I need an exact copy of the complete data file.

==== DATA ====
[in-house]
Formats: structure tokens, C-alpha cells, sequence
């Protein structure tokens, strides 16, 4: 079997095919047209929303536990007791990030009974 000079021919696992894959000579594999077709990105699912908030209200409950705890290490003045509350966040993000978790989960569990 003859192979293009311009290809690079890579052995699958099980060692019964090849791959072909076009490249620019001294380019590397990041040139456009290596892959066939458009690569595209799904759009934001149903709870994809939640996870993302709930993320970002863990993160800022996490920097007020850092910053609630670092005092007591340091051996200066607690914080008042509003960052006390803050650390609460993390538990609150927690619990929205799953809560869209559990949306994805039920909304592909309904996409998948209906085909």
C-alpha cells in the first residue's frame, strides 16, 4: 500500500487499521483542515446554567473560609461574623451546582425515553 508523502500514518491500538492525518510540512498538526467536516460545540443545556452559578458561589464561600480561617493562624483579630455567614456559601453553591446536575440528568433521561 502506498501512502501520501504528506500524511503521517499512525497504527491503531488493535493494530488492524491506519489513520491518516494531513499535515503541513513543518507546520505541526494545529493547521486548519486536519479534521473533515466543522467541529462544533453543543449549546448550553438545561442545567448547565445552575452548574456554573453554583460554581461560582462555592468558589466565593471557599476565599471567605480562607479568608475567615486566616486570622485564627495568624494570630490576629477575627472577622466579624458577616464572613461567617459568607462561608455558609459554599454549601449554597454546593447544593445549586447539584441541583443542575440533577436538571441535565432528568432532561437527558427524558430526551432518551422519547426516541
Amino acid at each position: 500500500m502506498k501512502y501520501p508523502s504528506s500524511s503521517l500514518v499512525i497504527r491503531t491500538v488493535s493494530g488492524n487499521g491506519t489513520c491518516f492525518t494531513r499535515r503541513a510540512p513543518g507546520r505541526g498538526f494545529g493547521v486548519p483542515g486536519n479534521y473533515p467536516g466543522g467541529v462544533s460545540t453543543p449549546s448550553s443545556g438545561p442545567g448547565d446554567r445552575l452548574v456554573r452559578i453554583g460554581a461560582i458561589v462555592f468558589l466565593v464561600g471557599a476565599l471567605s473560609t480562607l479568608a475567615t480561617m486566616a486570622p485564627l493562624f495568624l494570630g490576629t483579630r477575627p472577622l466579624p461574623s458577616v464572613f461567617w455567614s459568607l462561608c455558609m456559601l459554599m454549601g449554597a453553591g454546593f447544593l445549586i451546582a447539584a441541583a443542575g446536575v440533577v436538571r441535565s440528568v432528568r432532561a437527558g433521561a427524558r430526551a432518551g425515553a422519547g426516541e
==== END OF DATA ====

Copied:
[in-house]
Formats: structure tokens, C-alpha cells, sequence
């Protein structure tokens, strides 16, 4: 079997095919047209929303536990007791990030009974 000079021919696992894959000579594999077709990105699912908030209200409950705890290490003045509350966040993000978790989960569990 003859192979293009311009290809690079890579052995699958099980060692019964090849791959072909076009490249620019001294380019590397990041040139456009290596892959066939458009690569595209799904759009934001149903709870994809939640996870993302709930993320970002863990993160800022996490920097007020850092910053609630670092005092007591340091051996200066607690914080008042509003960052006390803050650390609460993390538990609150927690619990929205799953809560869209559990949306994805039920909304592909309904996409998948209906085909």
C-alpha cells in the first residue's frame, strides 16, 4: 500500500487499521483542515446554567473560609461574623451546582425515553 508523502500514518491500538492525518510540512498538526467536516460545540443545556452559578458561589464561600480561617493562624483579630455567614456559601453553591446536575440528568433521561 502506498501512502501520501504528506500524511503521517499512525497504527491503531488493535493494530488492524491506519489513520491518516494531513499535515503541513513543518507546520505541526494545529493547521486548519486536519479534521473533515466543522467541529462544533453543543449549546448550553438545561442545567448547565445552575452548574456554573453554583460554581461560582462555592468558589466565593471557599476565599471567605480562607479568608475567615486566616486570622485564627495568624494570630490576629477575627472577622466579624458577616464572613461567617459568607462561608455558609459554599454549601449554597454546593447544593445549586447539584441541583443542575440533577436538571441535565432528568432532561437527558427524558430526551432518551422519547426516541
Amino acid at each position: 500500500m502506498k501512502y501520501p508523502s504528506s500524511s503521517l500514518v499512525i497504527r491503531t491500538v488493535s493494530g488492524n487499521g491506519t489513520c491518516f492525518t494531513r499535515r503541513a510540512p513543518g507546520r505541526g498538526f494545529g493547521v486548519p483542515g486536519n479534521y473533515p467536516g466543522g467541529v462544533s460545540t453543543p449549546s448550553s443545556g438545561p442545567g448547565d446554567r445552575l452548574v456554573r452559578i453554583g460554581a461560582i458561589v462555592f468558589l466565593v464561600g471557599a476565599l471567605s473560609t480562607l479568608a475567615t480561617m486566616a486570622p485564627l493562624f495568624l494570630g490576629t483579630r477575627p472577622l466579624p461574623s458577616v464572613f461567617w455567614s459568607l462561608c455558609m456559601l459554599m454549601g449554597a453553591g454546593f447544593l445549586i451546582a447539584a441541583a443542575g446536575v440533577v436538571r441535565s440528568v432528568r432532561a437527558g433521561a427524558r430526551a432518551g425515553a422519547g426516541e